In this post, Bill makes a great distinction between what should be taught in science classrooms (e.g., empirical science) and what can be explored through high school humanities courses. When creationists or other crypto-religious critics of evolutionary science argue for a "wider view" of the history of the Kosmos, they do so based on a confused and under-critical understanding of the inherent differences between empirical methods (and knowledge) and other kinds of knowing, interpreting and discourse.
A truly more sophisticated and "wider" perspective includes many methods and perspectives, each allowed to operate based within their own validity domains - and explicitly attempts to get at both broad (holistic) and narrow (analytic) understandings of living complexity. Thus, as Bill argues, humanities teaching (e.g., religious studies) can complement science (e.g., biology), simply because they address different aspects (perspectives) of the same integrated world.
And this is not to say that we agree with everything Wilber has to say about the nature of evolution, because we do not; only that however the Kosmos is unfolding, it certainly is part of Spirit's universal way.
From Integral Options Cafe:
On EvolutionRead More: Here>
by William Harryman
The following quotes attempt to articulate an integral view of evolution -- not the mere flatland view of scientific evolution, which is devoid of Spirit, but evolution as the unfolding of Spirit becoming conscious of itself. All quotes are from the books of Ken Wilber and are cited according to their place in the Collected Works (with individual book titles noted where appropriate). A brief commentary follows.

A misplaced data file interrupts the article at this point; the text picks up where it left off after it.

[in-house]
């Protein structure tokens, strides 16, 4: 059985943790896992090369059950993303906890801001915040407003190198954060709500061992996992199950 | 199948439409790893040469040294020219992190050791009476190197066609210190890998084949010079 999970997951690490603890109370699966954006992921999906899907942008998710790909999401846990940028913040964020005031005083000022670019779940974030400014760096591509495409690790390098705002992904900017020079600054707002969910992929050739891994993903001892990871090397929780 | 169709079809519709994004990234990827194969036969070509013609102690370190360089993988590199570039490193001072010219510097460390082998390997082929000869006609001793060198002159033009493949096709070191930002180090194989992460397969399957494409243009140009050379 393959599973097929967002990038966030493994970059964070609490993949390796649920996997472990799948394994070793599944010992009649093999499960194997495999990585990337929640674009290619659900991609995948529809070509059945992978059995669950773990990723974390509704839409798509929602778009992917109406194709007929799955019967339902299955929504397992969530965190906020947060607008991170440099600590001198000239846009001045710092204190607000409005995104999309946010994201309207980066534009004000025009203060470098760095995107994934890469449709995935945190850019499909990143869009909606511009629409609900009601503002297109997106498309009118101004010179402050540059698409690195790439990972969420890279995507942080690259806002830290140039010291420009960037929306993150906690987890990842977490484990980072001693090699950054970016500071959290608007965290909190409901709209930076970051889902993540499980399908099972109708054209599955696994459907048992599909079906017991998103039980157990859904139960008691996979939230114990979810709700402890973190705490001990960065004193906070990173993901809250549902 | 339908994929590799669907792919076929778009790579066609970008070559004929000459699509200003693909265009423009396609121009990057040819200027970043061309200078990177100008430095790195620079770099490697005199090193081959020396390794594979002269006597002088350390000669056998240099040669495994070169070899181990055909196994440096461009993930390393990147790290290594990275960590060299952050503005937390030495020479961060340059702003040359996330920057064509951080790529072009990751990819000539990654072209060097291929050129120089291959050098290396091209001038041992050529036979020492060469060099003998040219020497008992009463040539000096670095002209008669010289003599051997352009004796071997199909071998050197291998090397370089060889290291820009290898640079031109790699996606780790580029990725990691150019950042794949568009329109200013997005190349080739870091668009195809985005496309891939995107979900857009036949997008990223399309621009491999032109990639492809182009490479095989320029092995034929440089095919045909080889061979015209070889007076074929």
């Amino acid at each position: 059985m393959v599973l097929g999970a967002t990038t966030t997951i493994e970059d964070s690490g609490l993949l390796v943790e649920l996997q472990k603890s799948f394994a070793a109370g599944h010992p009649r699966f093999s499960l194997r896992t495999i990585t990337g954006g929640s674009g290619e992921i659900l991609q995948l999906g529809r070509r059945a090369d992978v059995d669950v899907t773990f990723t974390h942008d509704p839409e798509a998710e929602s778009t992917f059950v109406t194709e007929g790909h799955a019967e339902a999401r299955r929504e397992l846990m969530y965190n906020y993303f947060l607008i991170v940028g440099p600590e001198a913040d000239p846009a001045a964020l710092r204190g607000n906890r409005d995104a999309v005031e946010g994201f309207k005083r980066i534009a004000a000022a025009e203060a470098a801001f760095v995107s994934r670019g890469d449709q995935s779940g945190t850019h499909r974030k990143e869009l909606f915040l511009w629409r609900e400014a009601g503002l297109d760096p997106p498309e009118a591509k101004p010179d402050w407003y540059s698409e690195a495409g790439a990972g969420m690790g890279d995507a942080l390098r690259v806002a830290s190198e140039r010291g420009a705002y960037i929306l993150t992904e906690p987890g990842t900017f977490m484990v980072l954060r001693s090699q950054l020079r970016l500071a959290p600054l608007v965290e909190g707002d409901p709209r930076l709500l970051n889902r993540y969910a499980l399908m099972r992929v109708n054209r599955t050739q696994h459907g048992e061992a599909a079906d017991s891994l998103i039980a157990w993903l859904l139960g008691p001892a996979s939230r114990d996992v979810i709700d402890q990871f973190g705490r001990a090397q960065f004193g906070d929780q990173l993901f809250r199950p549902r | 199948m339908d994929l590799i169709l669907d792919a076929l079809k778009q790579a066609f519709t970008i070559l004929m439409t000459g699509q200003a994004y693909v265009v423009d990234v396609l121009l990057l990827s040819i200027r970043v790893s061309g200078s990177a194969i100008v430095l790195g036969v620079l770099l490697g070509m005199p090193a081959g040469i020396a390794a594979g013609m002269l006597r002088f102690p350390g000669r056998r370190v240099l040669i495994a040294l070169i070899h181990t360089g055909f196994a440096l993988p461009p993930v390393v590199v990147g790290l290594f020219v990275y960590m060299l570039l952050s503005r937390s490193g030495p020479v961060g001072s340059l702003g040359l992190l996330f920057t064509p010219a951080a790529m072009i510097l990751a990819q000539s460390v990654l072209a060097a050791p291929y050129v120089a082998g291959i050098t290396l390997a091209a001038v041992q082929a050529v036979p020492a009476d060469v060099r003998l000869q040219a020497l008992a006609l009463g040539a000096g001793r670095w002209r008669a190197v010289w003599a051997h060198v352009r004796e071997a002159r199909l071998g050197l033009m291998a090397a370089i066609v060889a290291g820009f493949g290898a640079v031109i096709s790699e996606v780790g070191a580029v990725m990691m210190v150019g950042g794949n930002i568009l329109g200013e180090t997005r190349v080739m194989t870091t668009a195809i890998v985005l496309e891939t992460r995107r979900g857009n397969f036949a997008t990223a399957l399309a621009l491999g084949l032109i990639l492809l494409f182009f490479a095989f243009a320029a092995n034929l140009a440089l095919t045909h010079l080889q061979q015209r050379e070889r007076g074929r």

Evolution is best thought of as Spirit-in-action, God-in-the-making, where Spirit unfolds itself at every stage of development, thus manifesting more of itself, and realizing more of itself, at every unfolding. Spirit is not some particular stage, or some favorite ideology, or some specific god or goddess, but rather the entire process of unfolding itself, an infinite process that is completely present at every finite stage, but becomes more available to itself with evolutionary opening.
--CW 7: A Brief History of Everything, p. 61.